sjp.scatter {sjPlot}

This document shows examples for using the sjp.scatter function of the sjPlot package.

Ressources:

• Developer snapshot at GitHub
• Submission of bug reports and issues at GitHub

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Data initialization

Please refer to this document.

library(sjPlot)
library(sjmisc)
data(efc)
sjp.setTheme(theme = "scatter",
geom.label.size = 3.5,
axis.textsize = .9,
axis.title.size = .9)

Simple scatter plot

The simplest function call is just by providing either one variable or two variables (one for the x- and one for the y-axis).

If you use just one variable (vector), the second axis will range from one to the length of the vector.

sjp.scatter(efc$c160age) If you want to plot the variable along the other axis, specify the axis. If you use just one variable (vector), the 2nd axis will range from 1 to the length of the vector. sjp.scatter(y = efc$c160age)

When having two variables, the first is used for the x- and the second for the y-axis.

sjp.scatter(efc$c160age, efc$e17age)

Automatic titles

You can add title and axis labels automatically in case you have set the attributes accordingly (see this documentation for further information).

sjp.scatter(efc$c160age, efc$e17age, title = NULL)

If you want to remove (axis) titles, set the related argument to "" (which is default for title).

sjp.scatter(efc$c160age, efc$e17age, axis.titles = c("", ""))

Adding a rug plot and avoid overlapping

If you have continuous variables with a larger scale, you shouldn’t have problems with overplotting or overlaying dots. However, this problem usually occurs, if you have variables with just a few categories (factor levels). The function automatically estimates the amount of overlaying dots and then automatically jitters them, like in following example, which also includes a marginal rug-plot.

sjp.scatter(efc$e16sex, efc$neg_c_7,
efc$c172code, show.rug = TRUE, title = NULL) The same plot, when auto-jittering is turned off, would look like this: sjp.setTheme(theme = "scatter", geom.label.size = 3.5, axis.textsize = .8, axis.title.size = .85, legend.size = .75, legend.title.size = .85, legend.pos = c(.5, 1), # legend inside plot, centered (.5) at top (1) legend.just = c(.5, 1)) # legend justification centered (.5) at bottom (1) sjp.scatter(efc$e16sex,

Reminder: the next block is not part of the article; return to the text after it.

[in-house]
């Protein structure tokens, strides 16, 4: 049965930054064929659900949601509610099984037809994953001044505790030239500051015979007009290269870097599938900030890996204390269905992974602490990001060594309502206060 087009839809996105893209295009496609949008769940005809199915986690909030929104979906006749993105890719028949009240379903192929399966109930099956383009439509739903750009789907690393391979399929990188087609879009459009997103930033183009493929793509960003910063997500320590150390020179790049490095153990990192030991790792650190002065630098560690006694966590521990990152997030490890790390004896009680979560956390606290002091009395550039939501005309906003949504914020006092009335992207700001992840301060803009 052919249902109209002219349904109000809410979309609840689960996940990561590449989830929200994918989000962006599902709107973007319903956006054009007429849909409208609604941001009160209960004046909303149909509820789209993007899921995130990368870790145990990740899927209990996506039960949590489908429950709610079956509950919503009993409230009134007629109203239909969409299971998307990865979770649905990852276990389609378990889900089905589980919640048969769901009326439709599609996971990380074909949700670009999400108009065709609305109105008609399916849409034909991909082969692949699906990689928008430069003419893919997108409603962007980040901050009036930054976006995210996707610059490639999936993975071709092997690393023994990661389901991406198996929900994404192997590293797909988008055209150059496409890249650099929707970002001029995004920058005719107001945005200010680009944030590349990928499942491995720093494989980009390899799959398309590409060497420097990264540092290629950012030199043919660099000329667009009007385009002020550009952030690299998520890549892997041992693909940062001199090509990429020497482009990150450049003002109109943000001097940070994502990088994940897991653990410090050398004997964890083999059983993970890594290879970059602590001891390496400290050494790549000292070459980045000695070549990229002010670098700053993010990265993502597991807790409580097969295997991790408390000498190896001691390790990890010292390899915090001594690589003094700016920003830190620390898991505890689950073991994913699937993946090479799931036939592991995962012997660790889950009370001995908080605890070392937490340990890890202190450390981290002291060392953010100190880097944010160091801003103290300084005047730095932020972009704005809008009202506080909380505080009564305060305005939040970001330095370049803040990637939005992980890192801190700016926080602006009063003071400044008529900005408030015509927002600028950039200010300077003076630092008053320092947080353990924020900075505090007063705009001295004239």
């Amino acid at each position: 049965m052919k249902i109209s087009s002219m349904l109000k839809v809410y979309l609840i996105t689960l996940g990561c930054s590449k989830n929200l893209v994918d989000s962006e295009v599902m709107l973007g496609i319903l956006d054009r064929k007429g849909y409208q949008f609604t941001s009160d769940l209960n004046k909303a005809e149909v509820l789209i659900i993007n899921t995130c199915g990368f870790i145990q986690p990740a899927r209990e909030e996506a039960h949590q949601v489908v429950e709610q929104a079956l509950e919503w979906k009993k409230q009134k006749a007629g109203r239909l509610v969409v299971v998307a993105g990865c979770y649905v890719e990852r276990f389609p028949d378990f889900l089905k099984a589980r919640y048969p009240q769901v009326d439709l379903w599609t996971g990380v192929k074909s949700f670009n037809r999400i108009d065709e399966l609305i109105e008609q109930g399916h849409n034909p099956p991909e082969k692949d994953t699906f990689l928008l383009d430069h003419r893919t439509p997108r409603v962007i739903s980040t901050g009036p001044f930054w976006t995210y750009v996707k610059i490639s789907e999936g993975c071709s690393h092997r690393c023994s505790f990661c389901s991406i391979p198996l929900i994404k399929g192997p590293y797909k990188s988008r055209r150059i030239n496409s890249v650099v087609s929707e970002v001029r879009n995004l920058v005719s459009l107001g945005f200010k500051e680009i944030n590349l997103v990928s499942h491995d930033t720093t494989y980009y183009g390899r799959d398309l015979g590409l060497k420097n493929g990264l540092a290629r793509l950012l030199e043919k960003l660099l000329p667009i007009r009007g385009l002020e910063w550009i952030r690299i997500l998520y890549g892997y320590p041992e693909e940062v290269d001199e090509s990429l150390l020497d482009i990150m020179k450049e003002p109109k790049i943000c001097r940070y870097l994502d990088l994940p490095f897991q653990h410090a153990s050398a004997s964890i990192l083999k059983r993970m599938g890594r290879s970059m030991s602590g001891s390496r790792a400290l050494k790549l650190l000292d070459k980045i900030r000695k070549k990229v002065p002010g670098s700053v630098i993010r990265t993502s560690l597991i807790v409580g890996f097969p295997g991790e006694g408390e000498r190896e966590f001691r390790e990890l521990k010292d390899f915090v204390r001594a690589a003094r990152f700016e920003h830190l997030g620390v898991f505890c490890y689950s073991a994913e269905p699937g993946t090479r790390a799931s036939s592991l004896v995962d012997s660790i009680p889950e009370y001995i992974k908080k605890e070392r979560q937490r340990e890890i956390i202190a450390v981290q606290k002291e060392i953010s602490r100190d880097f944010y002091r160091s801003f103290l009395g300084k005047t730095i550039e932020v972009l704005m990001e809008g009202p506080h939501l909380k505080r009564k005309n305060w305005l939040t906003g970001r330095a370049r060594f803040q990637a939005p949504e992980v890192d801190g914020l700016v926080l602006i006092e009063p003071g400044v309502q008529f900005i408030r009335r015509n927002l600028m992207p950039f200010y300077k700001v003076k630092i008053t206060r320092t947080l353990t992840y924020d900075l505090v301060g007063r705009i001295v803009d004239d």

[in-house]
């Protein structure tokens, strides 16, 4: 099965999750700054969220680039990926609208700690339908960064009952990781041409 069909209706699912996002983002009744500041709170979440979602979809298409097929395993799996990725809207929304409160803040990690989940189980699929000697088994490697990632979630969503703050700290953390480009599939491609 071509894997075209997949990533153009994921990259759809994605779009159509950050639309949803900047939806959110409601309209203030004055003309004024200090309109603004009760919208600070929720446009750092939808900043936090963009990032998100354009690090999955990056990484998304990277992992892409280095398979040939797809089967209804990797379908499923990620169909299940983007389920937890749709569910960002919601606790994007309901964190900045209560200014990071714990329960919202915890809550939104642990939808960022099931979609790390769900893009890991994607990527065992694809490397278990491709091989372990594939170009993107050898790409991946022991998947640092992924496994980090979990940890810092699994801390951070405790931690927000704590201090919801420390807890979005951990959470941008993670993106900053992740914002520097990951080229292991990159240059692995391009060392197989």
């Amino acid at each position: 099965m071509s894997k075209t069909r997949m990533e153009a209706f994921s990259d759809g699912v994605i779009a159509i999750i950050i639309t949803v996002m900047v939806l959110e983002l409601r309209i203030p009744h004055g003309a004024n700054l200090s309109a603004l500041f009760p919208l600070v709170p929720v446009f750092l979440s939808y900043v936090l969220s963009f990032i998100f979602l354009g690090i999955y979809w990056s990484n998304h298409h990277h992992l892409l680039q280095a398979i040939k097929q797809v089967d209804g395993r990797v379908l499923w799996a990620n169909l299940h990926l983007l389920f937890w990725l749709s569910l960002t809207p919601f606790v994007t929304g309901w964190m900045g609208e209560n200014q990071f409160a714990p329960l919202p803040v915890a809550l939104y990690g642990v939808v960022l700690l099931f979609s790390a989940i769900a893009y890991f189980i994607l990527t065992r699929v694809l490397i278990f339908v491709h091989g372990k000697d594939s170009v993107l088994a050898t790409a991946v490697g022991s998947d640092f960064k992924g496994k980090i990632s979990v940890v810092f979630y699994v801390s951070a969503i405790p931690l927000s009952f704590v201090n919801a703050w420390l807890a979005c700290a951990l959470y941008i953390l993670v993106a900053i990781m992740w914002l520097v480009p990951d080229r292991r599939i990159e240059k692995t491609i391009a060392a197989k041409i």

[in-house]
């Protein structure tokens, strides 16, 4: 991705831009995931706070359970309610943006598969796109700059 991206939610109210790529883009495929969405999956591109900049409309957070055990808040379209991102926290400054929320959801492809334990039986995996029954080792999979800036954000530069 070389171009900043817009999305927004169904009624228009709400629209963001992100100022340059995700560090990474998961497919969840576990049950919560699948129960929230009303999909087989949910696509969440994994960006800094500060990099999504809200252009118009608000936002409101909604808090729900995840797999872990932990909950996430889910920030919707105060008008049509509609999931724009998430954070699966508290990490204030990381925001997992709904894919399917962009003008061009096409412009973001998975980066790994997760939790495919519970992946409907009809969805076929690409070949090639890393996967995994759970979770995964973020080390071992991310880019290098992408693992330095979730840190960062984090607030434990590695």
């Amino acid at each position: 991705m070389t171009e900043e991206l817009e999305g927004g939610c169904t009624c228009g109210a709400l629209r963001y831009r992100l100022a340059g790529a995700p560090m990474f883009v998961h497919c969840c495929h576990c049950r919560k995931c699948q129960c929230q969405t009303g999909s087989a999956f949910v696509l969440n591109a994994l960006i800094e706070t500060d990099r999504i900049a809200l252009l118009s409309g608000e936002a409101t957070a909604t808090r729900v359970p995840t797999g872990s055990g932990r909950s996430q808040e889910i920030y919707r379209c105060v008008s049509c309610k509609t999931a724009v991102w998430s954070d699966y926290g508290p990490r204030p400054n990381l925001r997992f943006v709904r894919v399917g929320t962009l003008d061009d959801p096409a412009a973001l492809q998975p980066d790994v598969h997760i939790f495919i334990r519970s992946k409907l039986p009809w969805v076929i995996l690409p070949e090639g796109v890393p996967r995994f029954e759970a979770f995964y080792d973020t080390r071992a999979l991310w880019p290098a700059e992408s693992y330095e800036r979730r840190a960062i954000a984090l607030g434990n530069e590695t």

efc$neg_c_7, efc$c172code,
show.rug = TRUE,
auto.jitter = FALSE)

Use dot size to indicate overplotting

Instead of jittering dots to avoid overplotting, a higher count of overlap-values can be indicated by dot size, using the emph.dots-argument. First, let’s examine overplotting by changing the alpha level of dot geoms. Darker dots indicate more overlapping dots.

sjp.setTheme(theme = "scatter",
geom.label.size = 3.5,
axis.textsize = .85,
axis.title.size = .85,
geom.alpha = .4)
sjp.scatter(efc$c160age, efc$e17age)

Now we reset the alpha level and use the count of overlap as dotsize, hence bigger dots indicate a higher amount of overlapping values.

sjp.setTheme(theme = "scatter",
geom.label.size = 3.5,
axis.textsize = .85,
axis.title.size = .85)
sjp.scatter(efc$c160age, efc$e17age, emph.dots = TRUE)

With fit.line.grps you can add a fitted line to the scatter plot. If you have groups, a fitted line for each group is plotted.

sjp.setTheme(theme = "scatter",
geom.label.size = 3.5,
axis.textsize = .85,
axis.title.size = .85,
legend.size = .8,
legend.title.size = .8,
legend.pos = "right")
sjp.scatter(efc$c160age, efc$e17age,
efc$e42dep, fit.line.grps = TRUE) You can specify the fit method with fitmethod. Furthermore, you can add a fitted line for the overall plot with fit.line. sjp.scatter(efc$c160age,
efc$e17age, efc$e42dep,
fit.line.grps = TRUE,
fitmethod = "loess",
fit.line = TRUE)

Faceting groups

Sometimes the plot is clearer when groups are faceted. The following figure shows a faceted scatter plot, where a standard error region is added to each group fitted line.

sjp.scatter(efc$c160age, efc$e17age,
efc\$e42dep,
fit.line.grps = TRUE,
fitmethod = "loess",
show.ci = TRUE,
facet.grid = TRUE)